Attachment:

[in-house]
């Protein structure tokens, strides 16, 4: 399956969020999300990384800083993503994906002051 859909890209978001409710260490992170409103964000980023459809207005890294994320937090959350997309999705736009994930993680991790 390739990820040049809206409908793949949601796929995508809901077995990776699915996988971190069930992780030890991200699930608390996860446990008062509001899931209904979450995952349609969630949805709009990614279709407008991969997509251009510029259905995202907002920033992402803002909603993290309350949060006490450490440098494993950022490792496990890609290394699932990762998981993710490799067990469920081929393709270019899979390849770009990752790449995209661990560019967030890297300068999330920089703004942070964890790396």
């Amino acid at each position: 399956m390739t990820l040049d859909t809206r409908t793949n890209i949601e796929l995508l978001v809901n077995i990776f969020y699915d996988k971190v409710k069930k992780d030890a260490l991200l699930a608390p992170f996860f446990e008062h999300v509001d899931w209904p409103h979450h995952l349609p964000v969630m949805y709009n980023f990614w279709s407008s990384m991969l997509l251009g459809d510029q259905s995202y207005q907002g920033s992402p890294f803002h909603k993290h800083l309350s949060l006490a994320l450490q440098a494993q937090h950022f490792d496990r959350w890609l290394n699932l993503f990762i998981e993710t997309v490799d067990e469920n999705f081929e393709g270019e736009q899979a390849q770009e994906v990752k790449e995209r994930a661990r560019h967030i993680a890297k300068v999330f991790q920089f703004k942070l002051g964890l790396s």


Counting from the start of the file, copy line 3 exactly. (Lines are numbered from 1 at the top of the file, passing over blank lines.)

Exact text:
């Amino acid at each position: 399956m390739t990820l040049d859909t809206r409908t793949n890209i949601e796929l995508l978001v809901n077995i990776f969020y699915d996988k971190v409710k069930k992780d030890a260490l991200l699930a608390p992170f996860f446990e008062h999300v509001d899931w209904p409103h979450h995952l349609p964000v969630m949805y709009n980023f990614w279709s407008s990384m991969l997509l251009g459809d510029q259905s995202y207005q907002g920033s992402p890294f803002h909603k993290h800083l309350s949060l006490a994320l450490q440098a494993q937090h950022f490792d496990r959350w890609l290394n699932l993503f990762i998981e993710t997309v490799d067990e469920n999705f081929e393709g270019e736009q899979a390849q770009e994906v990752k790449e995209r994930a661990r560019h967030i993680a890297k300068v999330f991790q920089f703004k942070l002051g964890l790396s």